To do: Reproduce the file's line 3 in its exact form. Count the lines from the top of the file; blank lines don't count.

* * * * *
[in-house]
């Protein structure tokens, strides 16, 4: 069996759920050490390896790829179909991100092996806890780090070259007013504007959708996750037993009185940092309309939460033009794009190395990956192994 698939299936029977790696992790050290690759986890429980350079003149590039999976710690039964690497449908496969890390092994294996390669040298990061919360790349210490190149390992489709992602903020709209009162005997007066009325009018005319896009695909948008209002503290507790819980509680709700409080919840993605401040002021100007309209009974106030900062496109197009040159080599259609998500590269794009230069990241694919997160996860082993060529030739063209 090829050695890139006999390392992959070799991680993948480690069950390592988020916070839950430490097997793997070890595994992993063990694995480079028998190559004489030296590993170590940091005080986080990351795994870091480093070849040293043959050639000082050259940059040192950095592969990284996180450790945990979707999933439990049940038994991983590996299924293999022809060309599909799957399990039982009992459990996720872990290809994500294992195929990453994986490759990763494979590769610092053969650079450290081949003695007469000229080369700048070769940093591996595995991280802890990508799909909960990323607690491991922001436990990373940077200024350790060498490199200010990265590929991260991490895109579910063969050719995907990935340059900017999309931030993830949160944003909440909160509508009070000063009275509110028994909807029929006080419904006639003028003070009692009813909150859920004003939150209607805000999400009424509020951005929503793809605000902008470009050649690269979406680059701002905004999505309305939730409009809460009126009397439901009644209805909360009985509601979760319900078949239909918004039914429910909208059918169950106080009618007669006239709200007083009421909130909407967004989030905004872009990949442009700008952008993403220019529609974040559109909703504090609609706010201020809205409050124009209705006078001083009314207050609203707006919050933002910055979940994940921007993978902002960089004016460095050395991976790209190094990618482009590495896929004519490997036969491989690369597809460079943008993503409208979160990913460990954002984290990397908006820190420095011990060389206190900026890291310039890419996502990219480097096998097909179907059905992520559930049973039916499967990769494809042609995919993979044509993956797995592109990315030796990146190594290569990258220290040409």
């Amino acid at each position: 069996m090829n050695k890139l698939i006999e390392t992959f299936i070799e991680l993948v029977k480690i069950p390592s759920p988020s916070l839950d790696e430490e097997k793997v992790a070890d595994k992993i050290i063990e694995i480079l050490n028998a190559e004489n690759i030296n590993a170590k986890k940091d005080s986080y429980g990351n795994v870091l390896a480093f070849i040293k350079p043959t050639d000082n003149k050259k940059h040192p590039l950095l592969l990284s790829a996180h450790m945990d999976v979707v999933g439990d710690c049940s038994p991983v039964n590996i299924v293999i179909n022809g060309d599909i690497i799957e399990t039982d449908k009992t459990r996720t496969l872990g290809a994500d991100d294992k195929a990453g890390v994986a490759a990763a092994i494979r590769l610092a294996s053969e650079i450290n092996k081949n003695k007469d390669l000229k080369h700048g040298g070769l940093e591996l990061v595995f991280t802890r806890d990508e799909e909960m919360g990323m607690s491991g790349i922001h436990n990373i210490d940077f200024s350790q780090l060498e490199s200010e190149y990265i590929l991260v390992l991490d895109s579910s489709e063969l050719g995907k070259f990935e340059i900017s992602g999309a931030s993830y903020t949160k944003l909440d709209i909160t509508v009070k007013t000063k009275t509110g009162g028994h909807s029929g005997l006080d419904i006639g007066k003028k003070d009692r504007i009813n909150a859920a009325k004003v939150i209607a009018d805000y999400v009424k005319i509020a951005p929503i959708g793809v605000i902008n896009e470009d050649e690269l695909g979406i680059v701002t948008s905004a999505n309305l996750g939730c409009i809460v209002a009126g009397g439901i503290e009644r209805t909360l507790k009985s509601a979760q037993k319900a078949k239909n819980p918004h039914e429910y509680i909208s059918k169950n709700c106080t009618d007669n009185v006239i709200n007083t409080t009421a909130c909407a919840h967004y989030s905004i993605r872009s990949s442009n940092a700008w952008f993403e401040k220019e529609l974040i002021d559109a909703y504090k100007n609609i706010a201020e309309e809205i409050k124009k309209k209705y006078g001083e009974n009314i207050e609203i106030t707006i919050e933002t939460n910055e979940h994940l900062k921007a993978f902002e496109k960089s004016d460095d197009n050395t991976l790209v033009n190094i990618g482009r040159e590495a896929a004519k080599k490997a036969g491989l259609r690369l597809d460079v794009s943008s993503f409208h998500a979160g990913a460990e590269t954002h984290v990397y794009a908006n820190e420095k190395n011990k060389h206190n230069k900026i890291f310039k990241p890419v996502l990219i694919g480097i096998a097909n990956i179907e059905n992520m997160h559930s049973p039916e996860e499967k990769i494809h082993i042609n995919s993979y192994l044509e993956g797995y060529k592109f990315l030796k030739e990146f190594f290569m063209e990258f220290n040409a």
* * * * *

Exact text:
């Amino acid at each position: 069996m090829n050695k890139l698939i006999e390392t992959f299936i070799e991680l993948v029977k480690i069950p390592s759920p988020s916070l839950d790696e430490e097997k793997v992790a070890d595994k992993i050290i063990e694995i480079l050490n028998a190559e004489n690759i030296n590993a170590k986890k940091d005080s986080y429980g990351n795994v870091l390896a480093f070849i040293k350079p043959t050639d000082n003149k050259k940059h040192p590039l950095l592969l990284s790829a996180h450790m945990d999976v979707v999933g439990d710690c049940s038994p991983v039964n590996i299924v293999i179909n022809g060309d599909i690497i799957e399990t039982d449908k009992t459990r996720t496969l872990g290809a994500d991100d294992k195929a990453g890390v994986a490759a990763a092994i494979r590769l610092a294996s053969e650079i450290n092996k081949n003695k007469d390669l000229k080369h700048g040298g070769l940093e591996l990061v595995f991280t802890r806890d990508e799909e909960m919360g990323m607690s491991g790349i922001h436990n990373i210490d940077f200024s350790q780090l060498e490199s200010e190149y990265i590929l991260v390992l991490d895109s579910s489709e063969l050719g995907k070259f990935e340059i900017s992602g999309a931030s993830y903020t949160k944003l909440d709209i909160t509508v009070k007013t000063k009275t509110g009162g028994h909807s029929g005997l006080d419904i006639g007066k003028k003070d009692r504007i009813n909150a859920a009325k004003v939150i209607a009018d805000y999400v009424k005319i509020a951005p929503i959708g793809v605000i902008n896009e470009d050649e690269l695909g979406i680059v701002t948008s905004a999505n309305l996750g939730c409009i809460v209002a009126g009397g439901i503290e009644r209805t909360l507790k009985s509601a979760q037993k319900a078949k239909n819980p918004h039914e429910y509680i909208s059918k169950n709700c106080t009618d007669n009185v006239i709200n007083t409080t009421a909130c909407a919840h967004y989030s905004i993605r872009s990949s442009n940092a700008w952008f993403e401040k220019e529609l974040i002021d559109a909703y504090k100007n609609i706010a201020e309309e809205i409050k124009k309209k209705y006078g001083e009974n009314i207050e609203i106030t707006i919050e933002t939460n910055e979940h994940l900062k921007a993978f902002e496109k960089s004016d460095d197009n050395t991976l790209v033009n190094i990618g482009r040159e590495a896929a004519k080599k490997a036969g491989l259609r690369l597809d460079v794009s943008s993503f409208h998500a979160g990913a460990e590269t954002h984290v990397y794009a908006n820190e420095k190395n011990k060389h206190n230069k900026i890291f310039k990241p890419v996502l990219i694919g480097i096998a097909n990956i179907e059905n992520m997160h559930s049973p039916e996860e499967k990769i494809h082993i042609n995919s993979y192994l044509e993956g797995y060529k592109f990315l030796k030739e990146f190594f290569m063209e990258f220290n040409a």